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    yes. thanks. um on the second question a would be -2 and b is 5. right?

  33. Astrophysics
    • one year ago
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    Yup

  34. Astrophysics
    • one year ago
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    a = -2, b = 5

  35. Astrophysics
    • one year ago
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    y=2+3? That's just a horizontal line

  36. Astrophysics
    • one year ago
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    is there suppose to be an x there somewhere haha

  37. anonymous
    • one year ago
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    y=3x+2 im supposed to look for the average rate of y with respect to x over the interval [-2,5] for the function y=3x+2. so this is basically like my slope formula? m=y2-y1/x2-x1?

  38. Astrophysics
    • one year ago
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    Yes, similarly

  39. Astrophysics
    • one year ago
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    \[\frac{ f(5)-f(-2) }{ 5-(-2) }\]

  40. anonymous
    • one year ago
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    making my answer for number 2 , --1? lol

  41. Astrophysics
    • one year ago
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    Show your work

  42. Astrophysics
    • one year ago
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    If it makes more sense, y = 3x+2 just means f(x) = 3x+2

  43. Astrophysics
    • one year ago
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    You should not get -1

  44. anonymous
    • one year ago
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    I got 3

  45. Astrophysics
    • one year ago
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    That sounds good!

  46. anonymous
    • one year ago
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    quicl question. lol would this answer of mine be correct: what is the slope for the function y=-5x^2+2 at the point x=1? a- -5 ( my choice) b- -10 c--3 ( not the answer) d-slope no determined

  47. Astrophysics
    • one year ago
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    How did you get it

  48. anonymous
    • one year ago
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    I went with this: y=mx+b formula looked at the slope of my equation which is -5. is my reasoning wrong?

  49. Astrophysics
    • one year ago
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    No, all these problems require calculus

  50. Astrophysics
    • one year ago
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    You need to use \[\lim_{h \rightarrow 0} \frac{ f(a+h)-f(a) }{ h }\] use this definition to find it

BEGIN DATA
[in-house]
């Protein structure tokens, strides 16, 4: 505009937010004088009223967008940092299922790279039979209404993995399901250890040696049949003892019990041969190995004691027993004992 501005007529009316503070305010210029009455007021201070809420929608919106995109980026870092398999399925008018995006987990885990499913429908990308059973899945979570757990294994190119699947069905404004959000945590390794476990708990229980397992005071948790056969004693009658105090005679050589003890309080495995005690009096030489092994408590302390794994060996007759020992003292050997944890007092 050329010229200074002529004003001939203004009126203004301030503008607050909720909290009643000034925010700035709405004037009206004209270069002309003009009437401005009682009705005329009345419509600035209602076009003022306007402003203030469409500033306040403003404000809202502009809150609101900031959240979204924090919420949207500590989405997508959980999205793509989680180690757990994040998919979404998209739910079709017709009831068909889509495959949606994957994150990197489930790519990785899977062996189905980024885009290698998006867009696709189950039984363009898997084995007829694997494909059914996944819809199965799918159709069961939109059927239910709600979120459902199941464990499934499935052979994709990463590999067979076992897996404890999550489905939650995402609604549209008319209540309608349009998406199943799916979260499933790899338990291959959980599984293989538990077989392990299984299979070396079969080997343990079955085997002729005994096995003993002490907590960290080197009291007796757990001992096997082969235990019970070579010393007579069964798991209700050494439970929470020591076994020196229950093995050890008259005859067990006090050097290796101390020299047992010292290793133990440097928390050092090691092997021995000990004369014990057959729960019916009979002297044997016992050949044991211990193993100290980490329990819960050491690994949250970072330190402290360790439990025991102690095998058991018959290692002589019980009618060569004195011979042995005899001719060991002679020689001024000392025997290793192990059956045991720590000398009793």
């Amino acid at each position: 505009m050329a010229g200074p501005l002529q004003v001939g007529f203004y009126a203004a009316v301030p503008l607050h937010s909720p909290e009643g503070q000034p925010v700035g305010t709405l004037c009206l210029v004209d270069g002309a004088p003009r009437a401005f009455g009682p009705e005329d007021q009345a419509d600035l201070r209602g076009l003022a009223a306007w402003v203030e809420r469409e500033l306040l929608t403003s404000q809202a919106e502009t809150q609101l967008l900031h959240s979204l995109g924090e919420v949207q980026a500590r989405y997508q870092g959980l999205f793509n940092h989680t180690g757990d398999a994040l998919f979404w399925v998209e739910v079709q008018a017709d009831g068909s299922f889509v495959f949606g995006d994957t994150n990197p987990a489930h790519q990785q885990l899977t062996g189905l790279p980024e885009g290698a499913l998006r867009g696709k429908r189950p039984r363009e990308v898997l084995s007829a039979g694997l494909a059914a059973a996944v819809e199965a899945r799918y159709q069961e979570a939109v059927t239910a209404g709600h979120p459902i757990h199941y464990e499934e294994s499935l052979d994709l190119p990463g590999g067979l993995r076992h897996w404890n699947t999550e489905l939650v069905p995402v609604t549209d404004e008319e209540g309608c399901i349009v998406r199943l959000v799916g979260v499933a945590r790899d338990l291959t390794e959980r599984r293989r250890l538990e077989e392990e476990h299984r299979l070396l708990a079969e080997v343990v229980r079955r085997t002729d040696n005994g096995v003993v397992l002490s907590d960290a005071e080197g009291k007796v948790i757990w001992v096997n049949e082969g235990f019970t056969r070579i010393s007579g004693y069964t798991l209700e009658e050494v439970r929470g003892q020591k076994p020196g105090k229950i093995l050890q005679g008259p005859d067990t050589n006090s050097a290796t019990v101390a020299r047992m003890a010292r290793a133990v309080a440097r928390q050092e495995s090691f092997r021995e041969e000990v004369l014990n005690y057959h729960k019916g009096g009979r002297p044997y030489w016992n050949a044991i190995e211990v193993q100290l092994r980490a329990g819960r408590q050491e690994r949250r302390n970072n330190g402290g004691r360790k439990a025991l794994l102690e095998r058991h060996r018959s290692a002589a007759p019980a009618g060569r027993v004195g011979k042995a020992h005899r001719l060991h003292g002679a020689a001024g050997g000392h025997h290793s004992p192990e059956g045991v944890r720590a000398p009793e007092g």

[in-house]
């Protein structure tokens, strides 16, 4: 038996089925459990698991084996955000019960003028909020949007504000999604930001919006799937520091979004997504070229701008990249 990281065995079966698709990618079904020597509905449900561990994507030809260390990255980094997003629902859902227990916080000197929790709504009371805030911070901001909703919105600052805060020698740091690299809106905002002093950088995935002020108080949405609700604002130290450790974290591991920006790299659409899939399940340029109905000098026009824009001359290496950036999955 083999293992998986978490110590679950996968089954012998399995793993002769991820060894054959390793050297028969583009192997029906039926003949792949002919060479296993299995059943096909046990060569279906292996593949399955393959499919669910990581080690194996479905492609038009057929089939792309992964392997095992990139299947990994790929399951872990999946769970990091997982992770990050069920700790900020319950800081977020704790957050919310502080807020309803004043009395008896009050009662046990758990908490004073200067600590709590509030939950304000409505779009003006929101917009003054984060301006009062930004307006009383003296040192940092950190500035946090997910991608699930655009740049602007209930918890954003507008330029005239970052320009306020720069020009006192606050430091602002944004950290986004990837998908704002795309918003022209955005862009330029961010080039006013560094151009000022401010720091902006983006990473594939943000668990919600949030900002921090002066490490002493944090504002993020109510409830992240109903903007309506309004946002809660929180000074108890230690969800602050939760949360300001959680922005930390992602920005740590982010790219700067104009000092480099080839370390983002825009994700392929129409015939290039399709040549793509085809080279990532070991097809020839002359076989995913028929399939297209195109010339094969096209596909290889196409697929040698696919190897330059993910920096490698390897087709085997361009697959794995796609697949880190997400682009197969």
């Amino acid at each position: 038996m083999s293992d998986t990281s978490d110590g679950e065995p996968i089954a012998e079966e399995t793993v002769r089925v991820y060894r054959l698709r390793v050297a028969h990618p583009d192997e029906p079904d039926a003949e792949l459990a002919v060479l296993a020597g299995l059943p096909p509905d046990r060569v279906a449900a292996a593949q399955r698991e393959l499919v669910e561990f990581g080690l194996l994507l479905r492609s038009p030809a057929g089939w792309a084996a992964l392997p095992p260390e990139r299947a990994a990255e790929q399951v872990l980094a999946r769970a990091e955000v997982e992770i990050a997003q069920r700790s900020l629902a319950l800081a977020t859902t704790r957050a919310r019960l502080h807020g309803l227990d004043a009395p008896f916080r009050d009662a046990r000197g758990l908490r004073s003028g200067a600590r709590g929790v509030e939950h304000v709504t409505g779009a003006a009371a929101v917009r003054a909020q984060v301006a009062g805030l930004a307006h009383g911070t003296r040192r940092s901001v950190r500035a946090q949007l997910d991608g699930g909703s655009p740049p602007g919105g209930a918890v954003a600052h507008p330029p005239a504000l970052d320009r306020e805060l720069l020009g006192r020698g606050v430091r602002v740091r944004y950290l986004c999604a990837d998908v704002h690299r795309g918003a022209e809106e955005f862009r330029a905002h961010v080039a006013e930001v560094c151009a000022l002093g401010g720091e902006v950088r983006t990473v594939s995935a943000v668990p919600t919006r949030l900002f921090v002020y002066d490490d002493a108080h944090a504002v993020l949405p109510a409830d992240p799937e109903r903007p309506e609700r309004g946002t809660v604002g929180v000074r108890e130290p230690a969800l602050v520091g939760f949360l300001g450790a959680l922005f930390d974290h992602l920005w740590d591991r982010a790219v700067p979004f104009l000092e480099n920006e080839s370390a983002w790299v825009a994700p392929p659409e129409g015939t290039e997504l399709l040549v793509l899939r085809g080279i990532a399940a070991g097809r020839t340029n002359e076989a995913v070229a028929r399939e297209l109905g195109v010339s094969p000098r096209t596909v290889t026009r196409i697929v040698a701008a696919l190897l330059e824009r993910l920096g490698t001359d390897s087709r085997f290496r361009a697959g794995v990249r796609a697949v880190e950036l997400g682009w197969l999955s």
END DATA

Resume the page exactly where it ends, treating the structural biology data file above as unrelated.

51. Astrophysics
    • one year ago
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    It's not a linear equation it's y = -5x^2+2, if it was y = -5x+2 we could say slope is -5.

  52. anonymous
    • one year ago
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    how would is et it up though?

  53. Astrophysics
    • one year ago
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    \[\lim_{h \rightarrow 0} \frac{ f(1+h)-f(1) }{ h }\]

  54. Astrophysics
    • one year ago
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    Can you do the rest?

  55. anonymous
    • one year ago
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    im assuming h is 0? making my anser =cannot be determined?

  56. Astrophysics
    • one year ago
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    No, limit h -> 0 does not mean h = 0, you need to simplify the problem, before you start taking the limit.

  57. Astrophysics
    • one year ago
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    Hey, why are they giving you these problems if you haven't learnt it yet..?

  58. anonymous
    • one year ago
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    I don't know im in a pickle?. lol ok then is it -10?

  59. Astrophysics
    • one year ago
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    If you show your work I will tell you whether you're right or not, use the draw tool if you want to, because otherwise to me it seems you're just guessing.

  60. anonymous
    • one year ago
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    in this question I am lol if h does not equal 0 its just approaching 0? how would I be able to find h before solving o.o

  61. Astrophysics
    • one year ago
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    Use your equation you are given, plug it into the "formula" I gave you \[\lim_{h \rightarrow 0} \frac{ -5(1+h)^2+2-(-5(1)^2+2 )}{ h }\]

  62. Astrophysics
    • one year ago
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    Now simplify

  63. anonymous
    • one year ago
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    -3? I put that previously a

  64. Astrophysics
    • one year ago
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    Oh, I don't know.

  65. Astrophysics
    • one year ago
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    Well since you're out of time I guess I will show you how to do it, the answer I got was -5. @magy33

  66. Astrophysics
    • one year ago
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    |dw:1435652296303:dw|

  67. Astrophysics
    • one year ago
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    Note that we keep the limit till we actually take the limit itself.